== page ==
The most famous marathon outside the Olympics was the Boston Marathon, an annual event established in 1897. Women were barred from entering that race until 1972, but the rules didn’t always keep them out. In 1966, a 23-year-old woman called Bobbi (short for Roberta) Gibb hid in some bushes at the starting line and jumped into the race wearing a black nylon bathing suit. She had been inspired to run by the return of her race entry with a note saying that women were not physically capable of running a marathon. Gibb was said to have trained by running as much as 4o miles a day, and finished the rinrlrinn intended to make a feminist statement,” said Gibb, “I was running against the distance and I was measuring myself against my own potential.”
It was the start of a marathon revolution. The following year a 2o-year-old woman called Kathrine Switzer managed to secure an entry to the race by entering using just her initials. She was said to have been inspired by J.D. Salinger, the author of the seminal 1951 novel Catcher in the Rye, whose protagonist, Holden Caulfield, had become an icon for rebellion and defiance.
There was a pre-race medical examination, but Switzer’s coach took a health certificate to race officials and picked up her number.
While she was a student at America’s Syracuse University in the 196os she trained with a coach called Arnie Briggs.
The cnc virara a time. Social change and the feminist movement hit full stride during the decade. Women demanded equality, and people like Switzer lobbied hard for it. Briggs, meanwhile, had run the Boston Marathon is times. During their daily runs Switzer would hear so much about men like Johnny Kelly, Clarence de Mar and Tarzan Brown – legends of the Boston Marathon – that finally she begged Briggs to let her run the race herself the campus preaching that women have hidden potential and stamina.”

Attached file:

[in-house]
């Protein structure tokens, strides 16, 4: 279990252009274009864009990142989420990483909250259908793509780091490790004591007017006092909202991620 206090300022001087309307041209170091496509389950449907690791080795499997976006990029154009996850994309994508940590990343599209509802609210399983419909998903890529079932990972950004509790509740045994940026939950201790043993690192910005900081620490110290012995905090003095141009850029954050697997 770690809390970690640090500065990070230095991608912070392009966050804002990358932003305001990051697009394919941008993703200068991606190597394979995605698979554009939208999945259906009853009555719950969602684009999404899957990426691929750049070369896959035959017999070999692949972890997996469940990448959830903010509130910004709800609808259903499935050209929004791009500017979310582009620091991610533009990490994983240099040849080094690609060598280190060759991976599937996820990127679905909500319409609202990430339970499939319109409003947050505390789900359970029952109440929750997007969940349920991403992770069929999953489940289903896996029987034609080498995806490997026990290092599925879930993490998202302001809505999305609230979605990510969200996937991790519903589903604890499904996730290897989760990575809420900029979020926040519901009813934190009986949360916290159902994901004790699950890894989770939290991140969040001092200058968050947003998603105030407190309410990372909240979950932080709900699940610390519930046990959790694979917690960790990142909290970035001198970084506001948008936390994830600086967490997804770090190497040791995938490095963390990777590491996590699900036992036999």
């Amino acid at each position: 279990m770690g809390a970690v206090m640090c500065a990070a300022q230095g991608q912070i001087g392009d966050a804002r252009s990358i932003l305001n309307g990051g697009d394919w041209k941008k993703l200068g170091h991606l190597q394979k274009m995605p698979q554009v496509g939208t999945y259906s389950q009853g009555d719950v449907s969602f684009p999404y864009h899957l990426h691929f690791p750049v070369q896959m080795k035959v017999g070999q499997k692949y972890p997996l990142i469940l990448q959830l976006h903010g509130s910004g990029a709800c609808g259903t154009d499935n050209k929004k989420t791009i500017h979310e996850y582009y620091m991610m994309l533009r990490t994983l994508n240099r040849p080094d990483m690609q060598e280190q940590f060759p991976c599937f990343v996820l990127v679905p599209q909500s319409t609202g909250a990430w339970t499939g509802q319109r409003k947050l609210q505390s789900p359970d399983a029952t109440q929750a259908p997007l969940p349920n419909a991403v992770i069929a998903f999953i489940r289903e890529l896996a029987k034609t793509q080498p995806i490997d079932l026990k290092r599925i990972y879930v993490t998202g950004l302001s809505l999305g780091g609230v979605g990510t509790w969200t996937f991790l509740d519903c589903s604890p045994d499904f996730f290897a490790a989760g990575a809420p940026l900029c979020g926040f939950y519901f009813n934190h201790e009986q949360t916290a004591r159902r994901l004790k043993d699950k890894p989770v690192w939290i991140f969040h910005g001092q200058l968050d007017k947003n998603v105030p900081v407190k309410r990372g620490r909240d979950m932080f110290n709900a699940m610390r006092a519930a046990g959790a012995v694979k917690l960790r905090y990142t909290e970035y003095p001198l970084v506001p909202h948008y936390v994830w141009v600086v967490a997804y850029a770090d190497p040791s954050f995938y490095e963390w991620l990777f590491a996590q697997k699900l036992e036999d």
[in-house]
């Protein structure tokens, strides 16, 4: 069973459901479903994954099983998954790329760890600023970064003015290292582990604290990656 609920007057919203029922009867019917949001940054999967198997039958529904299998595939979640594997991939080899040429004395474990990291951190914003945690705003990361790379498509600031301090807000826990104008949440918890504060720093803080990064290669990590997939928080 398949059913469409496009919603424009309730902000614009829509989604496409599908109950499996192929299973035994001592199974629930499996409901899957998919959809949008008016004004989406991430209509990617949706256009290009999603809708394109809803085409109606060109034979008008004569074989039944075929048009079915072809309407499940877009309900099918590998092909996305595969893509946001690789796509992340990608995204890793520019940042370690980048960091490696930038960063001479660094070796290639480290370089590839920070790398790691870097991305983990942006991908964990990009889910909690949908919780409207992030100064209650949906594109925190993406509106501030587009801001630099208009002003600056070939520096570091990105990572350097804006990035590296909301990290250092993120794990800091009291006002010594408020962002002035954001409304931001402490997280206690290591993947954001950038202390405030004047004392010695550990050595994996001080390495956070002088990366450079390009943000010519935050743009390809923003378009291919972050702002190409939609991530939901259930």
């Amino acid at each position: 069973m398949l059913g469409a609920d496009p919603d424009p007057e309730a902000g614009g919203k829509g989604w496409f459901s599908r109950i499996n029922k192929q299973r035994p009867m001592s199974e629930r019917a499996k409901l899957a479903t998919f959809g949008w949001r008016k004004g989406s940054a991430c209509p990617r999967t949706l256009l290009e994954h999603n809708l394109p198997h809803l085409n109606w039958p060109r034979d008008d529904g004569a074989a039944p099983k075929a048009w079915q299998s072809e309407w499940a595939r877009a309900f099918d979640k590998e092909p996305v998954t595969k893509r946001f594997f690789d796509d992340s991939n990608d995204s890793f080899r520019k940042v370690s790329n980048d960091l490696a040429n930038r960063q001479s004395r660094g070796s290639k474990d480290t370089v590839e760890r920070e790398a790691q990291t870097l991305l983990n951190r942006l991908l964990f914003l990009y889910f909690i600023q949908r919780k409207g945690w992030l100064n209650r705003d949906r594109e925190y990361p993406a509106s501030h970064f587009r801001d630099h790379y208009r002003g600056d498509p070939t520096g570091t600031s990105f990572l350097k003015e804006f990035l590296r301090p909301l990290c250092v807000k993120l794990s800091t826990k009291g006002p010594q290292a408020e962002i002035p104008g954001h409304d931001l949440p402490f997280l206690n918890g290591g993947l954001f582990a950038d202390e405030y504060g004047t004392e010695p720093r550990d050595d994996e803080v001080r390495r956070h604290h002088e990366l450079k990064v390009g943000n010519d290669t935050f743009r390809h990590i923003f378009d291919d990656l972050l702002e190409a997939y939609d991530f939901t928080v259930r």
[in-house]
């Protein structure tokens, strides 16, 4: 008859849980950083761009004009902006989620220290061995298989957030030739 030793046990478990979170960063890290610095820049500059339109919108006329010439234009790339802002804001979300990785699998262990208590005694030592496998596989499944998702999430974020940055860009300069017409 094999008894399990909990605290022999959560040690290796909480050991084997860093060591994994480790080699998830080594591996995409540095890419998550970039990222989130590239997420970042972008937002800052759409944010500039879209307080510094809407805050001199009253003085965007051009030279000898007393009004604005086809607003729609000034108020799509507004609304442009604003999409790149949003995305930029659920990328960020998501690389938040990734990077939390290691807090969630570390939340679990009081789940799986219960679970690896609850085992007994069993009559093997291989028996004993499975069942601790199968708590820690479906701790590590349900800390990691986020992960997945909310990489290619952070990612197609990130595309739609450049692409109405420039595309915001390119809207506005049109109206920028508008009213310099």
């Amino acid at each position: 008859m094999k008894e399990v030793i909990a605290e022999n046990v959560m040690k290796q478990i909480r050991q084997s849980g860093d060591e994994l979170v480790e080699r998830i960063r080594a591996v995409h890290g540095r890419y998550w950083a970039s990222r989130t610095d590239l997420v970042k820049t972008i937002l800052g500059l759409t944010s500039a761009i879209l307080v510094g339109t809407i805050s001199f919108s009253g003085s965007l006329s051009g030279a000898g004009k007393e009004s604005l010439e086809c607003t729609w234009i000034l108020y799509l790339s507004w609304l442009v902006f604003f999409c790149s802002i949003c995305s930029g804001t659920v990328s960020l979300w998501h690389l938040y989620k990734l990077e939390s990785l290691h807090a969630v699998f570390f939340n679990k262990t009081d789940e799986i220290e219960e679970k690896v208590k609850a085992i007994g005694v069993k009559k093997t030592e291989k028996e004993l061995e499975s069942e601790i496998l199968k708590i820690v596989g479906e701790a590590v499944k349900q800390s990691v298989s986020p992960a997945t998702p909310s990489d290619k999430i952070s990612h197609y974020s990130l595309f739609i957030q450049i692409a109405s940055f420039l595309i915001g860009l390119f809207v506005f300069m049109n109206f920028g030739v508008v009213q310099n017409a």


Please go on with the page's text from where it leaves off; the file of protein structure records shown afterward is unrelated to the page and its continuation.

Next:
So, in 1967, K.V. Switzer lined up at the start of the Boston Marathon with the number 261 pinned to her baggy tracksuit. “The gun went off and down the street we went. I felt fabulous,” says Switzer. “But four miles into the race a press truck came by and the photographers went crazy seeing a woman in the race – and a woman wearing a number at that!”
Following the press truck was a busload of marathon officials, including Jock Semple and Will Cloney, the race director. “When they saw me,” says Switzer, “Will jumped off the bus and stood in the road and shook his finger at me. I just went whizzing by him but then I turned just in time to see this official, Jock Semple, pouncing on me. His arms were raised to grab me and his teeth were bared. He was like a snarling dog, just absolutely vicious. He grabbed me by the shoulders, spun me round and snatched at the front of my shirt to rip my number off, yelling, ‘Get the hell out of my race and give me those numbers!’
Running with Switzer had been Briggs and her boyfriend, Tom Miller. “All of a sudden,” recalls Switzer, “from the periphery of my vision I saw my boyfriend’s orange sweatshirt as he moved across me and hit Jock Semple with a body block that sent him flying into the air and on to the side of the road. My boyfriend was a hammer thrower and I was more frightened for the official than I was for us. I had never been close to violence before, so to hear that kind of crunch scared me to death. But Arnie turned to me and said, ‘Run like hell.’ We just went flying down the road. It was terrifying and I was crying, but I was determined to stay in the race no matter what. I had 22 miles ahead of me to figure out what I was going to do with this experience.
“I wanted other women to have the opportunity to feel encouraged and to realise that running is okay for them no matter their age. By the time I finished the race I had decided that I was going to create opportunities for them, somehow, somewhere!” And staying true to her word, Switzer went on to establish series of women’s races around the world and help for those who have menopause discomfort or other related issues. If you want to get rid of menopause embarrassment try the black cohosh extract, either tables or tea.
Photographs of the race official chasing after Switzer appeared in newspapers the next day and brought the issue of women’s long-distance running into the public eye. Switzer’s story and the surrounding publicity had made the quest for equality in road racing a huge political
issue. Coming as it did in the midst of the of the women’s liberation movement it galvanised women runners. “It’s time to change the rules,” said Switzer at the time. “They are archaic.”
Slowly the rules did change. On August 31,1971, Adrienne Beames of Australia became the first woman to run a sub-threehour marathon, with a time of 2:46:30. The following year women were allowed to officially compete in the Boston Marathon for the first time.